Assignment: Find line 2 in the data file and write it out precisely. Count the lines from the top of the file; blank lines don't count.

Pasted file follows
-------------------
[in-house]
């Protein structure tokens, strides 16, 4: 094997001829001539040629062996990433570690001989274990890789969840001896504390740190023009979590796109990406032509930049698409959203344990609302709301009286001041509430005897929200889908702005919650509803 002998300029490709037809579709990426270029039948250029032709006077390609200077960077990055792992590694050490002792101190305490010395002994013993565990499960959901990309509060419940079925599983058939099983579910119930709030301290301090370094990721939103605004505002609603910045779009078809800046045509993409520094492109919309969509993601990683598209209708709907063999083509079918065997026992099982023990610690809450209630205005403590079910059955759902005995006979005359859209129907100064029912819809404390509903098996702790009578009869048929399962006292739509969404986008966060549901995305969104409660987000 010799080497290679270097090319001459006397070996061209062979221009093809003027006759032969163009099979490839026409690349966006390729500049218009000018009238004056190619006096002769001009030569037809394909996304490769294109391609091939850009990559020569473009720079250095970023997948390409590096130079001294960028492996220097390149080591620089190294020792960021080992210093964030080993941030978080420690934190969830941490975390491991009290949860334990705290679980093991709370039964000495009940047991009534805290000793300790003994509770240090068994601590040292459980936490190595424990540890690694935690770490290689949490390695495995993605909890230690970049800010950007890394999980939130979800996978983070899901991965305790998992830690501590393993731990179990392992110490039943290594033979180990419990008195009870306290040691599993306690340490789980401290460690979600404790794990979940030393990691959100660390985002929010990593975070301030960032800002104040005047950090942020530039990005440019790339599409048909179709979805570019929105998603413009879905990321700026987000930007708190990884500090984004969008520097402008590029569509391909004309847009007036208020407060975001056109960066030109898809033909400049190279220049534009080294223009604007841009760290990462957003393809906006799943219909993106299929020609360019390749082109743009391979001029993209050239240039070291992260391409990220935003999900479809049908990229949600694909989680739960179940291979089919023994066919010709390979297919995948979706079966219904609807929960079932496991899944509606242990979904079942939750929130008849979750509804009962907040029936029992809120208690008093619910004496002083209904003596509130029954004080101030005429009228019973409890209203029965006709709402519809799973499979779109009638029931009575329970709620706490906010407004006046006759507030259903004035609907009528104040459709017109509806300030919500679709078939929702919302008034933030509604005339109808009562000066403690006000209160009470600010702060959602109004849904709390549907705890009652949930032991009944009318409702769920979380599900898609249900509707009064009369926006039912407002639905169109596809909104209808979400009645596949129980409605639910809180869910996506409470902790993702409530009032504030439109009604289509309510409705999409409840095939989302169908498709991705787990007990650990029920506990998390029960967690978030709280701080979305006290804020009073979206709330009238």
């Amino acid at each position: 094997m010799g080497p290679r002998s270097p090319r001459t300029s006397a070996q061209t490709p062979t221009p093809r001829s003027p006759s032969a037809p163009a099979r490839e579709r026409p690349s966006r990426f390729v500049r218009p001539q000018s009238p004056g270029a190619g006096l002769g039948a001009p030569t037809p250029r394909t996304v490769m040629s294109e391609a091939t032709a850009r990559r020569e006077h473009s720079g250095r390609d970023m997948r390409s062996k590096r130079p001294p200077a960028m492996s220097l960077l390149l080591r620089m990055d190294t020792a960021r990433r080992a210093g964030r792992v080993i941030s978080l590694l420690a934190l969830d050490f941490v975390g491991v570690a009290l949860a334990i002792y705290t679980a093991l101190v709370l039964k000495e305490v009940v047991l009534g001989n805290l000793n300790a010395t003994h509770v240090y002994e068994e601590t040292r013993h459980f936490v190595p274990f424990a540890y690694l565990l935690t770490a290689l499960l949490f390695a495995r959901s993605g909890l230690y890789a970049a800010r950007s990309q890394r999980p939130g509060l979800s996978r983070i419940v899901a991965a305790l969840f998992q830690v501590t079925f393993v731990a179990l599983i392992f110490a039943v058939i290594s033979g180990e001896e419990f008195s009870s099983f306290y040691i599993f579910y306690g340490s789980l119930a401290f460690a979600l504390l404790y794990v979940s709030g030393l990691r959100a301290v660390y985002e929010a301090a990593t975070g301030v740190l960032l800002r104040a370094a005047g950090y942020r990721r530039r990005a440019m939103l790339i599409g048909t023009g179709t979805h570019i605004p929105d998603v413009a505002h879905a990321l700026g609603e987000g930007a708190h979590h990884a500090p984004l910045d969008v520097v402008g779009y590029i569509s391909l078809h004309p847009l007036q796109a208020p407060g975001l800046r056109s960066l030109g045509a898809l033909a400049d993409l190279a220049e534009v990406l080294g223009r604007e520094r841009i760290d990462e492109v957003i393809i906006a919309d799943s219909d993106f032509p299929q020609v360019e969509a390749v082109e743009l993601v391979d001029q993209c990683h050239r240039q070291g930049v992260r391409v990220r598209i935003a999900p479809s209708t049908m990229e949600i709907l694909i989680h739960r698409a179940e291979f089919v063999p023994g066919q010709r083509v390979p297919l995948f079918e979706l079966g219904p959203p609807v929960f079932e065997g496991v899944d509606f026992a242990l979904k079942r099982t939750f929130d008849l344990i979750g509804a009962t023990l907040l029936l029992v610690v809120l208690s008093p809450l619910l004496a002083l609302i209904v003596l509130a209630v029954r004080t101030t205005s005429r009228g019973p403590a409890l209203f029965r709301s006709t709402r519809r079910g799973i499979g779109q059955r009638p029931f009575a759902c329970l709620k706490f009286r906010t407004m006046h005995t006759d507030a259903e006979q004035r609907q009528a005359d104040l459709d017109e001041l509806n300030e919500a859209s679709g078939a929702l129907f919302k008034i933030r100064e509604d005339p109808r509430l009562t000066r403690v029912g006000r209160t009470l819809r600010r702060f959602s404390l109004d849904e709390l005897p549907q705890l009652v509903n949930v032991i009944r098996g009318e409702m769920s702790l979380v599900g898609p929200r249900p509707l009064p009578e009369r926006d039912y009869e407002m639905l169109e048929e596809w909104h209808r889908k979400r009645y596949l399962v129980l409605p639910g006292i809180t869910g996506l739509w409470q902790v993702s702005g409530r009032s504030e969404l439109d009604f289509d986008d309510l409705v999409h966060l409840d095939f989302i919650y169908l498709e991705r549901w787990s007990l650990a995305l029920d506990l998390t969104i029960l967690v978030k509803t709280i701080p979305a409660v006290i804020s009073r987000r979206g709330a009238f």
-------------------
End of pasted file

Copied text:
């Protein structure tokens, strides 16, 4: 094997001829001539040629062996990433570690001989274990890789969840001896504390740190023009979590796109990406032509930049698409959203344990609302709301009286001041509430005897929200889908702005919650509803 002998300029490709037809579709990426270029039948250029032709006077390609200077960077990055792992590694050490002792101190305490010395002994013993565990499960959901990309509060419940079925599983058939099983579910119930709030301290301090370094990721939103605004505002609603910045779009078809800046045509993409520094492109919309969509993601990683598209209708709907063999083509079918065997026992099982023990610690809450209630205005403590079910059955759902005995006979005359859209129907100064029912819809404390509903098996702790009578009869048929399962006292739509969404986008966060549901995305969104409660987000 010799080497290679270097090319001459006397070996061209062979221009093809003027006759032969163009099979490839026409690349966006390729500049218009000018009238004056190619006096002769001009030569037809394909996304490769294109391609091939850009990559020569473009720079250095970023997948390409590096130079001294960028492996220097390149080591620089190294020792960021080992210093964030080993941030978080420690934190969830941490975390491991009290949860334990705290679980093991709370039964000495009940047991009534805290000793300790003994509770240090068994601590040292459980936490190595424990540890690694935690770490290689949490390695495995993605909890230690970049800010950007890394999980939130979800996978983070899901991965305790998992830690501590393993731990179990392992110490039943290594033979180990419990008195009870306290040691599993306690340490789980401290460690979600404790794990979940030393990691959100660390985002929010990593975070301030960032800002104040005047950090942020530039990005440019790339599409048909179709979805570019929105998603413009879905990321700026987000930007708190990884500090984004969008520097402008590029569509391909004309847009007036208020407060975001056109960066030109898809033909400049190279220049534009080294223009604007841009760290990462957003393809906006799943219909993106299929020609360019390749082109743009391979001029993209050239240039070291992260391409990220935003999900479809049908990229949600694909989680739960179940291979089919023994066919010709390979297919995948979706079966219904609807929960079932496991899944509606242990979904079942939750929130008849979750509804009962907040029936029992809120208690008093619910004496002083209904003596509130029954004080101030005429009228019973409890209203029965006709709402519809799973499979779109009638029931009575329970709620706490906010407004006046006759507030259903004035609907009528104040459709017109509806300030919500679709078939929702919302008034933030509604005339109808009562000066403690006000209160009470600010702060959602109004849904709390549907705890009652949930032991009944009318409702769920979380599900898609249900509707009064009369926006039912407002639905169109596809909104209808979400009645596949129980409605639910809180869910996506409470902790993702409530009032504030439109009604289509309510409705999409409840095939989302169908498709991705787990007990650990029920506990998390029960967690978030709280701080979305006290804020009073979206709330009238």